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Friday, January 23, 2015

Is It Illegal for a Virginia Registered Sex Offender to Use Facebook to Connect with Friends, Family and Loved Ones Across the Country?


One of the more popular questions I get from readers is about having a Facebook account as an RSO in Virginia. 

Before I cover the law in Virginia let me first make a disclaimer. 

If you are under VADOC Probation supervision or under court-mandated Sex offender therapy you have a separate set of rules that you must follow that could result in criminal charges if you break them and you need to refer to your specific rules and not just Virginia law to confirm if you are in compliance. 

OK. 

Virginia Code says under Registration Procedures for Sex Offenders
Section G - 30 minutes following any change of electronic mail address information, any instant message, chat or other Internet communication name or identity information that the person uses or intends to use 

Any changeincludes the creation or the deletion of any Email Address, Instant Messenger Name, Identity or Address. 

1. As an RSO in Virginia you must register EVERY email address you have access to, period! 

2. Virginia law does not require an RSO to register their social media accounts or chat-room accounts to the Virginia State Police (VSP) including but not limited to:
  • Facebook
  • Twitter
  • Instagram
  • Pinterist
  • LinkedIn
  • Tumblr
  • eHarmony
  • Match.com
3. In Virginia it is not a crime for an RSO to have a Facebook account, but in some other states it is

Note: Such laws have been overturned by the courts as unconstitutional:
2009/2012:
o        Nebraska
2012:
o        Louisiana
2013:
o        California (email addresses too)
o        Indiana
o        North Carolina 
 

So if you are visiting another state and check your Facebook account while in that state, you could be facing a Felony so know what the current law is before you log on.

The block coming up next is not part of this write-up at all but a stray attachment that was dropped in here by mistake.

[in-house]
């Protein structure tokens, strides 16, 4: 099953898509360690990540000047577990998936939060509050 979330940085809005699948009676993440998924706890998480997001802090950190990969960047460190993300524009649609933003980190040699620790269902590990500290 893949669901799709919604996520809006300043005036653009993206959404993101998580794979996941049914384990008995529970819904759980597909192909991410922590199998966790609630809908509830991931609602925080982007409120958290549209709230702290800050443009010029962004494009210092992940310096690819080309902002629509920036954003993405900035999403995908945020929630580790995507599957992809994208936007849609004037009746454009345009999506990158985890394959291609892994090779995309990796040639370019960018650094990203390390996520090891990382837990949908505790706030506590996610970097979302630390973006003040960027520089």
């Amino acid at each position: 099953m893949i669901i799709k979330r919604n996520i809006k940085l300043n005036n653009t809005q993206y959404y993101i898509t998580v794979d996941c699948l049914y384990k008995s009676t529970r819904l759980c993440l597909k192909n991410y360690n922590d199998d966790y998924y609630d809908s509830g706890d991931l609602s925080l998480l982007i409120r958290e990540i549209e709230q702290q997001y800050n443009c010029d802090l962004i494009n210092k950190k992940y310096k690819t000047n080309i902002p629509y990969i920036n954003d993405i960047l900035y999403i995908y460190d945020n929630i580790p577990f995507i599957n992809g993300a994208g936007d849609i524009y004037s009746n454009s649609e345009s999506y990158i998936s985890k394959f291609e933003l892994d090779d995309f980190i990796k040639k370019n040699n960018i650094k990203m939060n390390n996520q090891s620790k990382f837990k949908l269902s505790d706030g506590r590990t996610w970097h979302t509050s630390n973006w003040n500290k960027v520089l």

4. Facebook has a no Sex Offender policy which means anyone who is required to Register as a Sex Offender is prohibited from having an account/being a member. If Facebook finds an account belonging to a Registered Sex Offender they can and will shut it down without notice. Many dating websites like eHarmony and Match.com have similar policies. 

5. The Virginia State Police IT Department routinely sends the registered email addresses of all RSO's to Facebook so that Facebook can close any accounts with matching addresses. 

6. The VSP has been known to ask RSO's during registration and re-registration if they have a Facebook account but their inquiry is NOT written into Virginia law, it is not a required question of registration as an RSO. 
  1. If you say “yes” to owning a Facebook account and the email address you've used on Facebook is registered with the VSP then you have not committed a crime, but you can be guaranteed the Facebook account will be shut down asap.
  2. If you say “yes” to owning a Facebook and the email address you've used is NOT registered with the VSP then you have committed a crime for not registering the email address, not because you had a Facebook account.
  3. If you lie and say “no”, and the VSP finds out you do in fact have a Facebook account you've lied to an officer of the law and I believe that might be a crime. An attorney would have to confirm this.
  4. If you refuse to answer the question of owning a Facebook account, then you are just making a difficult situation for yourself and they most likely will open an investigation on you.
7. Some Commonwealth Attorney’s in Virginia have been known to file charges against RSO’s for crimes that do NOT exist, including having a Facebook account. In this particular case: http://www.roanoke.com/news/crime/roanoke/sex-offender-accused-of-being-at-roanoke-childcare-site/article_8296bdf6-c68b-11e3-abaa-001a4bcf6878.html the fraudulent charge was dropped months later. That’s because it isn’t a crime to have a Facebook account in Virginia, it’s only a crime to have an unregistered email address. 

And if any Virginia lawmaker ever proposed to make it a crime in Virginia for an RSO to access social media, based on the 5 above court rulings if passed into law it would probably be overturned right away .....and I would take the passage of such a law in Virginia on immediately. 

I hope this clears up Virginia law, what the VSP may ask at registration and the policies of some websites so that as an RSO you remain compliant while staying in touch with friends, family and loved ones around the country, perhaps the world via the Internet. 

I want everyone who is trying their best to remain complaint to do so and since the state makes almost no effort to assist RSO's in knowing what they can and can not do, I am doing my best to help all of you!

Mary